Silvus Technologies

Silvus Technologies
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In 2007, Silvus was funded by the US Defense Advanced Research Projects Agency (DARPA) to develop a new communications waveform which would satisfy the need for reliable, high-bandwidth video and data communications in harsh environments. Target applications included challenges such as: 

  • Cluttered environments with a high degree of signal reflections (multipath) such as dense urban canyons 
  • Non-line-of-sight (NLOS) operation involving the penetration of obstacles and/or making use of reflective signal paths to bypass obstacles 
  • Vehicles and platforms with a high degree of mobility 
  • Connectivity in the presence of interference and jamming 


The principle of a MESH Radio network is that multiple radio nodes bond together flexibly to form a fluid self-healing network that carries IP (network) data. A node can move around freely within a MESH-covered area and retain network connectivity to all other nodes. 

Silvus MN-MIMO (Mobile Net – Multi In Multi Out) Radios – Silvus radios differ from normal MESH radios. 

  • They deliver exceptional point-to-point performance equal to or better than conventional Microwave platforms, but typically in less spectral bandwidth.
  • They are available and deployed in Australia and New Zealand today in Public Safety, ISM and licensed frequency bands.  
  • High Power amplifier solutions are available.  
  • They have been designed for mobile deployment in temporary and semi-permanent installations rather than as a permanent infrastructure product. 
  • They offer asymmetrical data rates of up to 100 Mbps. 
  • They are “switch on and go”, requiring little or no management once configured for field operations. A Silvus MESH is a true peer-to-peer self-forming self-healing mesh with no master and no configuration requirements after initial setup. Members of the Mesh can join and leave freely Read More


Mobile Ad-Hoc Networking (MANET or MESH) Radios (nodes) have the ability to link together to form a seamless IP network. The linking can occur either across the air (node to node), via the Internet (3G/4G, Satellite links, WiFi hot spots) or through a Local or Wide Area Network (NBN access point, Public Safety Mobile Broadband connection, terrestrial “hard” network). Any radio that sees any other radio will automatically form a link. The following diagram shows 5 nodes in a MESH. The colors indicate RF signal headroom between nodes, which determines the data capacity between those nodes. 

An IP packet sent into the Mesh is automatically routed by the best possible route at any given moment, with the radio adjusting its modulation and signal strength on a packet-by-packet basis to optimize the overall network. The benefit of this is that any node can move around in an area covered by other nodes, and they will all form a seamless network to transport the traffic from that node to wherever it needs to go.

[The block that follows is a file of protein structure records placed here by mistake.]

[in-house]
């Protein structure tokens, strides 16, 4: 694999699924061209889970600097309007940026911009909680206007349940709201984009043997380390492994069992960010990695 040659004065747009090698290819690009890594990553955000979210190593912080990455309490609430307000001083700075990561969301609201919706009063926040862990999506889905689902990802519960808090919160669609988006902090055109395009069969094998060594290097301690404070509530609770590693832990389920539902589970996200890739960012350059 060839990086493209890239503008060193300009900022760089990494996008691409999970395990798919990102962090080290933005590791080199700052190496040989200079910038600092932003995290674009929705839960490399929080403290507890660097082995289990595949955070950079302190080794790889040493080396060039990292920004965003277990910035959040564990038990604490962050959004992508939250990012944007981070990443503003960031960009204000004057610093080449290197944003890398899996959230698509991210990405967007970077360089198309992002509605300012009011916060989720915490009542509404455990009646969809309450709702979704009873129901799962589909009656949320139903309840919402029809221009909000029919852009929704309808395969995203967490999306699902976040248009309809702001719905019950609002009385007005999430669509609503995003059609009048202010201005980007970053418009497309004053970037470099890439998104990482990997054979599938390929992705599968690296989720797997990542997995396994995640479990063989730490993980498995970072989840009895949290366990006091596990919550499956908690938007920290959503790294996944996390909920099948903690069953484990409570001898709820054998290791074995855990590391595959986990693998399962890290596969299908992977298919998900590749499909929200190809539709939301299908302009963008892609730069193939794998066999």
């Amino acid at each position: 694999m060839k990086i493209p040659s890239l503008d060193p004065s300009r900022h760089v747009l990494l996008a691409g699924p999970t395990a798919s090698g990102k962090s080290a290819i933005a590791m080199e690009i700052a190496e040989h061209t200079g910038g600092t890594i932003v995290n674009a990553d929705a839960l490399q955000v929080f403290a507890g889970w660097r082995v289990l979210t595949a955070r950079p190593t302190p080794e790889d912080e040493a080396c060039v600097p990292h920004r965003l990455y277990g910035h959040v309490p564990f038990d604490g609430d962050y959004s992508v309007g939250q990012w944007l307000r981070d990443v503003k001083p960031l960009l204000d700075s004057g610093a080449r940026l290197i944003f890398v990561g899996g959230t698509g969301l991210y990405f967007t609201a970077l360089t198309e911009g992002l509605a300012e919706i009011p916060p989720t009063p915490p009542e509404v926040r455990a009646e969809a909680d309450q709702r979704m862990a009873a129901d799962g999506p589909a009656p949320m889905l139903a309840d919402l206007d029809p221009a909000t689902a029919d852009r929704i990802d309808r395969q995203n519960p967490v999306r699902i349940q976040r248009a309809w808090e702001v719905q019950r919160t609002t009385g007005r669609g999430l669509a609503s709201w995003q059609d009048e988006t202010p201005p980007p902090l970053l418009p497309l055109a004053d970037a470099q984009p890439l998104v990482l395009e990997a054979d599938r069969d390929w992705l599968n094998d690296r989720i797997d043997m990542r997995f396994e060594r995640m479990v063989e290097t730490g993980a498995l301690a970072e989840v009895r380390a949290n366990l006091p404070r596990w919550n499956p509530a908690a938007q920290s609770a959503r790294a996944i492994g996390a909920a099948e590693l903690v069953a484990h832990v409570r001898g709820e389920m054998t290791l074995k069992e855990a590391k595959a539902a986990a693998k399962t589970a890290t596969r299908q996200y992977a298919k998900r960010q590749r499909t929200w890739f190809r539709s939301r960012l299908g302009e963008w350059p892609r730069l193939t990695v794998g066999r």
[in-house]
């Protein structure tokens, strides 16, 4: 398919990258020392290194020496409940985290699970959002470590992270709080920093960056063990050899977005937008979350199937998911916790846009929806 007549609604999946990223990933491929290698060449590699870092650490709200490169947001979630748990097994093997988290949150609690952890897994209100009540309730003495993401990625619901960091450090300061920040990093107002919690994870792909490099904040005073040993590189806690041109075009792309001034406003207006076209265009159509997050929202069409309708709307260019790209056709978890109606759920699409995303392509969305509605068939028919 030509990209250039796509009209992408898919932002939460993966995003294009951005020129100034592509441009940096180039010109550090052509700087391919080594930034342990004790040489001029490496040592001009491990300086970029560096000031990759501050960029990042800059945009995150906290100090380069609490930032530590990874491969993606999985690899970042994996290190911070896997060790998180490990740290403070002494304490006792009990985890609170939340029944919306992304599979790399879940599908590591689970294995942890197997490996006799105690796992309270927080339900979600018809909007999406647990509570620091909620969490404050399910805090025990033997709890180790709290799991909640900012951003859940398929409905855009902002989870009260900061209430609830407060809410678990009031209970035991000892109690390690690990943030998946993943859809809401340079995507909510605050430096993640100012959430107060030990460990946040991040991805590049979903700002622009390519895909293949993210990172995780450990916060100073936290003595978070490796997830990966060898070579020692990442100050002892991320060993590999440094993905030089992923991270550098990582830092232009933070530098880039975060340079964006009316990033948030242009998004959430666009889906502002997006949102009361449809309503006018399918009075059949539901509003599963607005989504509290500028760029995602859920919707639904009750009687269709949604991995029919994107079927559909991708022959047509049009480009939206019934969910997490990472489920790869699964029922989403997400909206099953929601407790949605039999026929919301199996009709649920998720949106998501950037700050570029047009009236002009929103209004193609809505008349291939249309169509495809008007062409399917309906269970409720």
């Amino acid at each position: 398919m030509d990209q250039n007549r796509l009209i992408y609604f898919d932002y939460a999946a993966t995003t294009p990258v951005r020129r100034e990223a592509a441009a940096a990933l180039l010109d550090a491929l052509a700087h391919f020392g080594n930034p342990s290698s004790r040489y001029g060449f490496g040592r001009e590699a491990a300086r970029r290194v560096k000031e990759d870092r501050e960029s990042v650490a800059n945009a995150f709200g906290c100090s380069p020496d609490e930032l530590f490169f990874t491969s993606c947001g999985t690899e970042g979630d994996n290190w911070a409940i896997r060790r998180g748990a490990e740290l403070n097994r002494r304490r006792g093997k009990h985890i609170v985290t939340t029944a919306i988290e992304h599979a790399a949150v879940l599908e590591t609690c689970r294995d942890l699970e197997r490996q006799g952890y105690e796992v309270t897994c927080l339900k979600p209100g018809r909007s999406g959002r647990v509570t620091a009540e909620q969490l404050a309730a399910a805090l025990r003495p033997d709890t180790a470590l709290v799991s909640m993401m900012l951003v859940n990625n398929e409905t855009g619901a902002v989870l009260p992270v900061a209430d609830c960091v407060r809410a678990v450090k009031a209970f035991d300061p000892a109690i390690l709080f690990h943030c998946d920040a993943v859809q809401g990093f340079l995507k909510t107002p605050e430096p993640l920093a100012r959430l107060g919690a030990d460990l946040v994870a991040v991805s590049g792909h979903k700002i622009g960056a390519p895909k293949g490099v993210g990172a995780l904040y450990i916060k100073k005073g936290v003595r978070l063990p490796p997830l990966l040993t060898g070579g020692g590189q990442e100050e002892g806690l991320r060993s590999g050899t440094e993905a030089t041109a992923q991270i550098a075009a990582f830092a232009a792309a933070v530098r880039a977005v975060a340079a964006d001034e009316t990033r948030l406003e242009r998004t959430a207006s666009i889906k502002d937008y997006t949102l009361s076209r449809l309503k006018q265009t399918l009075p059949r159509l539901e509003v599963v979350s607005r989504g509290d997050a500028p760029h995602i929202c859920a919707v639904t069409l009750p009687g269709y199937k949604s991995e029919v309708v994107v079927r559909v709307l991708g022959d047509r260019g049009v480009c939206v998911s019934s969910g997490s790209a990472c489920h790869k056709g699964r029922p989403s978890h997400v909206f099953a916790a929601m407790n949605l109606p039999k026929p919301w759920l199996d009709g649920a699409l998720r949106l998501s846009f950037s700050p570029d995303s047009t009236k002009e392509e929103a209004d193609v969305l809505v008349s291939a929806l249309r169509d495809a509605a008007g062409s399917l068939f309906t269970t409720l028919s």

In order to cover a large area, it is only necessary to place a succession of nodes (for example in water proof cases, battery powered with Solar charging) to cover the area required, with one of the nodes connected back to headquarters. Operators can move freely around between them and they will remain connected to headquarters. Any IP requirement can be met in the covered area – Mobile computers, tablets, smartphones, IP Communications systems... A private, secure cellular network has been established. It is important to note that the “MESH” can be extended to cover any interconnected areas - across the state, country or globe – as long as there is an appropriate network connection to be had. The network is secured using AES Encryption to Military standards. In this way the MESH forms a seamless extension to the headquarters WAN – without the operator having to do anything but turn on a node and watch for a green light. 

If the connection to headquarters is unavailable, the local network is still in place – allowing members of a field group to remain connected to each other even whilst disconnected from HQ. A local Command and Control unit can therefore still extend all of its network capabilities to members of an attached field group even if no Headquarters connection is available.

A mobile integrated IP network connected to HQ via mesh, helicopter relay and local backhaul points 


  • MN-MIMO is uniquely suited to address many of the key requirements of Emergency Services, including: 
  • Operation in remote areas without reliance on public infrastructure 
  • Transmission in dense urban environments, including NLOS and penetrating in/out of buildings 
  • Operation in a variety of frequency bands 
  • Increased data rates to support high resolution video imagery (up to 100 Mbps) 
  • Low end-to-end latency (<10mS per hop) 
  • Improved spectral efficiency (more bits per second per hertz) and simplified frequency coordination (single RF channel shared by multiple users) 
  • Bi-directional capability supporting either symmetrical or asymmetrical traffic 
  • Flexible network infrastructure to facilitate end-to-end IP workflow 
  • Establishing a secure private cellular network – the system is secured by AES 128/256 encryption.